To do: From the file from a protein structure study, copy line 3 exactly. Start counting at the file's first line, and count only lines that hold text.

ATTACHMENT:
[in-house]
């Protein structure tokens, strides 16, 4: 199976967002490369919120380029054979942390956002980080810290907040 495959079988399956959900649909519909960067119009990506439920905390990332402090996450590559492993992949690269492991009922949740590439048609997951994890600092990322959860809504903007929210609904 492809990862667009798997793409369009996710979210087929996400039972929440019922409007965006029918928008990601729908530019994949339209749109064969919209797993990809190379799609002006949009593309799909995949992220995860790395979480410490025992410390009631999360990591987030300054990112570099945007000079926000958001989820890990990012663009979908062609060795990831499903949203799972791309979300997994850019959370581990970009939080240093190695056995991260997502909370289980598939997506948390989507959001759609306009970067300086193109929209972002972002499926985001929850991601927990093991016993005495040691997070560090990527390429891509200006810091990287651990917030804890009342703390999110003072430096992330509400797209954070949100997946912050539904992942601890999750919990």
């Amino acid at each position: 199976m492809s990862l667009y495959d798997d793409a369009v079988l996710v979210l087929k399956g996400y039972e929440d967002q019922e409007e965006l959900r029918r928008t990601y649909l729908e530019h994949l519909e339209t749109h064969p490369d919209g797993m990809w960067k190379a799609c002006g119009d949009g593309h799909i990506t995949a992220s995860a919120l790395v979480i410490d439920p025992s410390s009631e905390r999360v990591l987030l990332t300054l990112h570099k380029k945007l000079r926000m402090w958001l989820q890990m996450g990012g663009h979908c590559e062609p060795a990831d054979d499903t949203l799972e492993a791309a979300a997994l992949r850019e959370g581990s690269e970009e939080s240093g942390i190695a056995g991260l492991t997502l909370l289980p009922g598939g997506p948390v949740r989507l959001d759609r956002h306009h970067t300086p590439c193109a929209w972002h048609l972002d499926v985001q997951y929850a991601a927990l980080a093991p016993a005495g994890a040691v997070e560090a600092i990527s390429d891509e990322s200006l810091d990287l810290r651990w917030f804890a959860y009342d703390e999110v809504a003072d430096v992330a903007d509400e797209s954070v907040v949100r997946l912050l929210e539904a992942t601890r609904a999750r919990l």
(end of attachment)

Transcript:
């Amino acid at each position: 199976m492809s990862l667009y495959d798997d793409a369009v079988l996710v979210l087929k399956g996400y039972e929440d967002q019922e409007e965006l959900r029918r928008t990601y649909l729908e530019h994949l519909e339209t749109h064969p490369d919209g797993m990809w960067k190379a799609c002006g119009d949009g593309h799909i990506t995949a992220s995860a919120l790395v979480i410490d439920p025992s410390s009631e905390r999360v990591l987030l990332t300054l990112h570099k380029k945007l000079r926000m402090w958001l989820q890990m996450g990012g663009h979908c590559e062609p060795a990831d054979d499903t949203l799972e492993a791309a979300a997994l992949r850019e959370g581990s690269e970009e939080s240093g942390i190695a056995g991260l492991t997502l909370l289980p009922g598939g997506p948390v949740r989507l959001d759609r956002h306009h970067t300086p590439c193109a929209w972002h048609l972002d499926v985001q997951y929850a991601a927990l980080a093991p016993a005495g994890a040691v997070e560090a600092i990527s390429d891509e990322s200006l810091d990287l810290r651990w917030f804890a959860y009342d703390e999110v809504a003072d430096v992330a903007d509400e797209s954070v907040v949100r997946l912050l929210e539904a992942t601890r609904a999750r919990l």